The Opaque Prism Part Two: What’s wrong with PRISM?
This is the second in a three-part series on the United States government’s PRISM programme.
So what if the US government monitors your telephone usage, collects your emails and downloads your online documents? If you’ve got nothing to hide then what’s there to be afraid of?
Quite a few thoughtful people have asked these questions. I asked them too before I knew about PRISM. They are reasonable questions in need of reasonable answers. The answers depend on whether we are facing the best or worst case scenarios described by the EFF (see part one). In the latter scenarios there is much to be concerned about.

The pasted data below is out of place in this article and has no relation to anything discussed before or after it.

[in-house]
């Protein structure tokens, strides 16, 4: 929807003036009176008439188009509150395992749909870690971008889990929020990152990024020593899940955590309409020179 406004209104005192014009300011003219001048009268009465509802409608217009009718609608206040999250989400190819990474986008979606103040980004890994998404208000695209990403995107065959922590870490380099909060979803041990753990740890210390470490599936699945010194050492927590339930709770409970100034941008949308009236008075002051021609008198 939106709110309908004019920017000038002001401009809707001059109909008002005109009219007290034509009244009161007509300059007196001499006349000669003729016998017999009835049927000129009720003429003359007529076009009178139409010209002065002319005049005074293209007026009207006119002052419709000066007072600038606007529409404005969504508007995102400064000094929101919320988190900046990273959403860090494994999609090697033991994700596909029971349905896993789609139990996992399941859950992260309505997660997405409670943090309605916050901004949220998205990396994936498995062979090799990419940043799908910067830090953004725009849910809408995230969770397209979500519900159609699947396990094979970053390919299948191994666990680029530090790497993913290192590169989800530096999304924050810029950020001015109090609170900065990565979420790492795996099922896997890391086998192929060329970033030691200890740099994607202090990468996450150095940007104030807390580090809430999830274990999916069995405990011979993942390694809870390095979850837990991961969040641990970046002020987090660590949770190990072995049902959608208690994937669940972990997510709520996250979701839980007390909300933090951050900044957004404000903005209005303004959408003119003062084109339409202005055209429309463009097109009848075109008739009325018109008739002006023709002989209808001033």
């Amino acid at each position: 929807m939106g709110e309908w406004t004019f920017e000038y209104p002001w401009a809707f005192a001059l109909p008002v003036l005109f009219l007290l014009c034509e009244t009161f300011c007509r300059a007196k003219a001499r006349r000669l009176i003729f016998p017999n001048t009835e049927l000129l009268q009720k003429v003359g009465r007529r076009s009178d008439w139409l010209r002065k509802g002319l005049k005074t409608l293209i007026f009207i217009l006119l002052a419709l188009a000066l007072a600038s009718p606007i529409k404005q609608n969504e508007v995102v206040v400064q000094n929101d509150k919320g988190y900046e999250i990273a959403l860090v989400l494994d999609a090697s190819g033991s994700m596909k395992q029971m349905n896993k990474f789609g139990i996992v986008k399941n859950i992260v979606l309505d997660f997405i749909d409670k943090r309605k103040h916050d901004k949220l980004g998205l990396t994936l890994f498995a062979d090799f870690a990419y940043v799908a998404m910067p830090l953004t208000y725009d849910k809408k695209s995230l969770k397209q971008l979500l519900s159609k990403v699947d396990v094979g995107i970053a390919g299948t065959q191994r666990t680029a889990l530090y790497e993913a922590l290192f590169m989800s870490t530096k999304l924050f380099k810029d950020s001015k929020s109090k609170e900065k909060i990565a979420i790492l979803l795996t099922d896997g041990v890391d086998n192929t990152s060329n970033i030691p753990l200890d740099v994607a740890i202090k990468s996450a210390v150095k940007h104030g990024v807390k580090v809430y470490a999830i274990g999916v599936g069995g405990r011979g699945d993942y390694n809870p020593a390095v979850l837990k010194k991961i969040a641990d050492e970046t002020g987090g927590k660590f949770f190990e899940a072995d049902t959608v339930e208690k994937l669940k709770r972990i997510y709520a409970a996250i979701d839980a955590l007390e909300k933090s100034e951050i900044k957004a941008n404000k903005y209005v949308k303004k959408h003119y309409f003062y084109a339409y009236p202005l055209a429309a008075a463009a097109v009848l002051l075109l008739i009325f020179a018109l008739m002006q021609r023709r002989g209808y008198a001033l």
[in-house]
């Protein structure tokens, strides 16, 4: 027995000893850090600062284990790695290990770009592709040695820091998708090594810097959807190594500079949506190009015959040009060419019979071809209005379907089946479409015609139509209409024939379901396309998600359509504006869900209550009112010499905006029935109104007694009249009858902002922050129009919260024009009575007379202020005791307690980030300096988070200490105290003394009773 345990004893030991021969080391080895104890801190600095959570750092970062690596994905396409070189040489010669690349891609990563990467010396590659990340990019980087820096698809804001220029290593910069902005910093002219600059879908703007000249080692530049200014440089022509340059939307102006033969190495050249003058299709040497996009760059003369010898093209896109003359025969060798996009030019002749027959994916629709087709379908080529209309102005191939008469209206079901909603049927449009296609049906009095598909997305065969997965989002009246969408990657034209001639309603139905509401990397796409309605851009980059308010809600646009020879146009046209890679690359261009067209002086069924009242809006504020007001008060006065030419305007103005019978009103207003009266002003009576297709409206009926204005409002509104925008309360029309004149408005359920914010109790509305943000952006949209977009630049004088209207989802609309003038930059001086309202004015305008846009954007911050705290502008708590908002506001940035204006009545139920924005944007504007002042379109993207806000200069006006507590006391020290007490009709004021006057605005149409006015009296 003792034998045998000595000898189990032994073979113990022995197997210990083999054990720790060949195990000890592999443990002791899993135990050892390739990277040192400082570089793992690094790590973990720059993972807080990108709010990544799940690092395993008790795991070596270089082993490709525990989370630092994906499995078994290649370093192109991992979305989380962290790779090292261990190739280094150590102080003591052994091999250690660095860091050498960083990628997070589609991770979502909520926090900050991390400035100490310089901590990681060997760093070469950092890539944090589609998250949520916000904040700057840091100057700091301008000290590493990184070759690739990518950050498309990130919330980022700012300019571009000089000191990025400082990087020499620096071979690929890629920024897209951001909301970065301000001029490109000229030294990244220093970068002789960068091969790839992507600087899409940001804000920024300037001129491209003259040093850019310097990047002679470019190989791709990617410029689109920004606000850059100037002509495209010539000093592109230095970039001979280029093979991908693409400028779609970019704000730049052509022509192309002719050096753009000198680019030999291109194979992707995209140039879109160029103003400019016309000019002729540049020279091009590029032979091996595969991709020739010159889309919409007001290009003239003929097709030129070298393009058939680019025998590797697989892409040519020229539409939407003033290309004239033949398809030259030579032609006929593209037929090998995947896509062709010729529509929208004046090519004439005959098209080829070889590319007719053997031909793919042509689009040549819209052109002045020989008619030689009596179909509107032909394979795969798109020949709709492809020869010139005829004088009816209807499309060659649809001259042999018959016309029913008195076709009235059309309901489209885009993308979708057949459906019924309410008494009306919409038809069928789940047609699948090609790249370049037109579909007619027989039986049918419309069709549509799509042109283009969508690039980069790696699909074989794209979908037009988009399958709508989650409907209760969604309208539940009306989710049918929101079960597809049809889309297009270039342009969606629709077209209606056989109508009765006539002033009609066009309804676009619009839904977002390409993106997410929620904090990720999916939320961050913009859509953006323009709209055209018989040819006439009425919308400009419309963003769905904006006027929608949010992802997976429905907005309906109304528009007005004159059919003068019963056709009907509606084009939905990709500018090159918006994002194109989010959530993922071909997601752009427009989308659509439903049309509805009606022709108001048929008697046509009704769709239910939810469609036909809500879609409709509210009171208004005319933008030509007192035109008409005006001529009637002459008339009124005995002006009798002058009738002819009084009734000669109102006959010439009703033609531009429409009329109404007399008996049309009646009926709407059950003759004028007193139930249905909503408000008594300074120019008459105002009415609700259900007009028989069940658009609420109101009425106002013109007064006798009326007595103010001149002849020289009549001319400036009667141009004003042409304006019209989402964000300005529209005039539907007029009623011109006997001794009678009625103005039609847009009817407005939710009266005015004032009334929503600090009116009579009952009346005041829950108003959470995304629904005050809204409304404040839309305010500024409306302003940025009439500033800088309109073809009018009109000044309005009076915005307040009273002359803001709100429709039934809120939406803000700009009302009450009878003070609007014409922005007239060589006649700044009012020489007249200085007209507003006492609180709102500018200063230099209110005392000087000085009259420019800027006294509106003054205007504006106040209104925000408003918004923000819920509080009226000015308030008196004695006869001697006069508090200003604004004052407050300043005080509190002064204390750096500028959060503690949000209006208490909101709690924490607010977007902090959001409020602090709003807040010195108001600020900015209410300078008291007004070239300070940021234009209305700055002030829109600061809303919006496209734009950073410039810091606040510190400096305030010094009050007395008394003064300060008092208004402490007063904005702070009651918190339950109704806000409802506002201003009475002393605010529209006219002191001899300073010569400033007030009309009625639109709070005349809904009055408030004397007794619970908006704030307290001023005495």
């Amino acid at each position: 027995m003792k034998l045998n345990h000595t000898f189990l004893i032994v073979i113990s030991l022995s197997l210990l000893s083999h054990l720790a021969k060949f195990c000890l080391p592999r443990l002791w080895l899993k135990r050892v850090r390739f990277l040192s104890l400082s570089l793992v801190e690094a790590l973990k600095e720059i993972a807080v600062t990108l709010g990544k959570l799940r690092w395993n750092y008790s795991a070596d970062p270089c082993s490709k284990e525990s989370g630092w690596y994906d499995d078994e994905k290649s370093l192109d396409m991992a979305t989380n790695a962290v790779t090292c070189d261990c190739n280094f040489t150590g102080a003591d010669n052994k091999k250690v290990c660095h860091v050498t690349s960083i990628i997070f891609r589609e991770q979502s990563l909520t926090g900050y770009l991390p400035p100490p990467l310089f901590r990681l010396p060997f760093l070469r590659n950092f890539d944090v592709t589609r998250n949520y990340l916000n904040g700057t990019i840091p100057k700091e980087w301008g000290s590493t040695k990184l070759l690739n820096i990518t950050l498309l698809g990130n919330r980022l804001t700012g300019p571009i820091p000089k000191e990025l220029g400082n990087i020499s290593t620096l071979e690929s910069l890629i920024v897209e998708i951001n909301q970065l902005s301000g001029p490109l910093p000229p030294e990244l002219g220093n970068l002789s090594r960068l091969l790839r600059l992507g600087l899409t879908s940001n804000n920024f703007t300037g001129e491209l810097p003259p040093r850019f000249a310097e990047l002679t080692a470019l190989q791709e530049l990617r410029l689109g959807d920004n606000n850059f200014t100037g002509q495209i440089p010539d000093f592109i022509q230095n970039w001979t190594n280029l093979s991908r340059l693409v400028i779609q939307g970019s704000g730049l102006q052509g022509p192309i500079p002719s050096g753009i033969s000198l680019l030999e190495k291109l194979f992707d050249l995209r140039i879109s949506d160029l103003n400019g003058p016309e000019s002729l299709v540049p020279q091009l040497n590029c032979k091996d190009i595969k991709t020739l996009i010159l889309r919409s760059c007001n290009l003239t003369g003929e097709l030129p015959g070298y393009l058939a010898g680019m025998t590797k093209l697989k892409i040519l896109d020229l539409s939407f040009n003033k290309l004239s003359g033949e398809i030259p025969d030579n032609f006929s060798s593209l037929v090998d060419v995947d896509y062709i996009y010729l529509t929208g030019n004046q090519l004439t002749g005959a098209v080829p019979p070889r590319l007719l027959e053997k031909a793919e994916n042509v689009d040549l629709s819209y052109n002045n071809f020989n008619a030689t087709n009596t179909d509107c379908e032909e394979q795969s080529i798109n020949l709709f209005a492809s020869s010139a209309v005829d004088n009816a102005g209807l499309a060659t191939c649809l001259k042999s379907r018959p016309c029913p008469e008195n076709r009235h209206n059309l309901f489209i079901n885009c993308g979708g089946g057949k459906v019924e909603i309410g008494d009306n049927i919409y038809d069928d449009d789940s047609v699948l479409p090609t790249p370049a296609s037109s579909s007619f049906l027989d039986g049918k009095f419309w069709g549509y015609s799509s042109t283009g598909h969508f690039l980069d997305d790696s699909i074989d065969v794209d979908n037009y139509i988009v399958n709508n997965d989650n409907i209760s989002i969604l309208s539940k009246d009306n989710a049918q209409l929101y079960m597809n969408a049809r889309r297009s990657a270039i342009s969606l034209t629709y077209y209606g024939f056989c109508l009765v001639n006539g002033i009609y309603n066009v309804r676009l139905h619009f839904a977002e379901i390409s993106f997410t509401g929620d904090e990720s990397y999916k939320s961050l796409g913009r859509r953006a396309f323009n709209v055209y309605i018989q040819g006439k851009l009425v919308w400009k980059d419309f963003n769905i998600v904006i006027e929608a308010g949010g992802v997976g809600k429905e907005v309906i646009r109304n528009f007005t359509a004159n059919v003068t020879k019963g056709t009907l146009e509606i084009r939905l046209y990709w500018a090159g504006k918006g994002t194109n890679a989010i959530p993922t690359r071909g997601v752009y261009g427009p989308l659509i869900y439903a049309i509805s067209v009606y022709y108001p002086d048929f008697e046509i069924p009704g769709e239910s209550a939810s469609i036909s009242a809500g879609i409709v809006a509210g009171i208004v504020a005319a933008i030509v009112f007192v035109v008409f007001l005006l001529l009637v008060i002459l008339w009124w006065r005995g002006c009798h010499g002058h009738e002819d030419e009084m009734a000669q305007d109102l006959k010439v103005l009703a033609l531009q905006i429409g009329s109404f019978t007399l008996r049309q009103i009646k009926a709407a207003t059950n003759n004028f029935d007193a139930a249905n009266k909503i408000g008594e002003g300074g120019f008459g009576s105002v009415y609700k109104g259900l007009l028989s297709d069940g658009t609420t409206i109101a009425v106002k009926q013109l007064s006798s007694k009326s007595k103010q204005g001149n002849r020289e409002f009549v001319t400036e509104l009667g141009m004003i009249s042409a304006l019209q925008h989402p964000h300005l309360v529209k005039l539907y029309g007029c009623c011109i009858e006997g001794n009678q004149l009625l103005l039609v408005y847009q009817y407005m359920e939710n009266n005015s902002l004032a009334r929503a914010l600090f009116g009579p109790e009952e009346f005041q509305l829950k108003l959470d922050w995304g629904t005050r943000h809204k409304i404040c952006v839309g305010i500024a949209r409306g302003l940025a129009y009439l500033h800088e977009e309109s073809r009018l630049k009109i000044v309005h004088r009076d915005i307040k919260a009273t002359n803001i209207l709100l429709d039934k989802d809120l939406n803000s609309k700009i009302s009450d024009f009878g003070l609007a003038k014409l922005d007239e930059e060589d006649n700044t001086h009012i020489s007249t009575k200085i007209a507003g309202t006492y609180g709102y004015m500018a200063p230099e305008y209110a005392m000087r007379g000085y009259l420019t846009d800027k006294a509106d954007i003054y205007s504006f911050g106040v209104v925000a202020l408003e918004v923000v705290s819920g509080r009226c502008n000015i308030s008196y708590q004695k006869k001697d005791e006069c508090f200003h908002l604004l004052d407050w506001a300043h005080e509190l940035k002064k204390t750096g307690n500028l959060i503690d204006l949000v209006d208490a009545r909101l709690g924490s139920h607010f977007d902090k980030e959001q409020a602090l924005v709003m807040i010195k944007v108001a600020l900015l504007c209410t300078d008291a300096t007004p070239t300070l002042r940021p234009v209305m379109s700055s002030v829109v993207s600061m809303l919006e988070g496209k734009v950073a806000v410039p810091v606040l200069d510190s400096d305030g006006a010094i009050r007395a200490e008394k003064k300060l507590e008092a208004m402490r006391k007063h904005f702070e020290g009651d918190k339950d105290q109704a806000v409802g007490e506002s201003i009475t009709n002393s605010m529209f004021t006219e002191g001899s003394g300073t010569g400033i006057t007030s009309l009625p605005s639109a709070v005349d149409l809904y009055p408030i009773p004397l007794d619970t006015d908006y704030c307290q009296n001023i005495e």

First, even if you trust the US government of today (I don’t), you cannot know what the US government of tomorrow will be like. In the EFF’s worst case scenarios the US government has given itself new powers. A contributor to the tech website Slashdot articulated this succinctly:
… nobody has seriously challenged the basic truth of Snowden’s leak: many of the world’s leading telecommunications and technology firms are regularly divulging information about their users’ activities and communications to law enforcement and intelligence agencies based on warrantless requests and court reviews that are hidden from public scrutiny. It hasn’t always been so.
Second, some people, who are law-abiding, value their privacy for its own sake. They haven’t given permission to the NSA to access their data. If you do not mind your electronic life being an open book, that is fine. Nevertheless, the privacy concerns of people who do not feel the same way as you should be respected.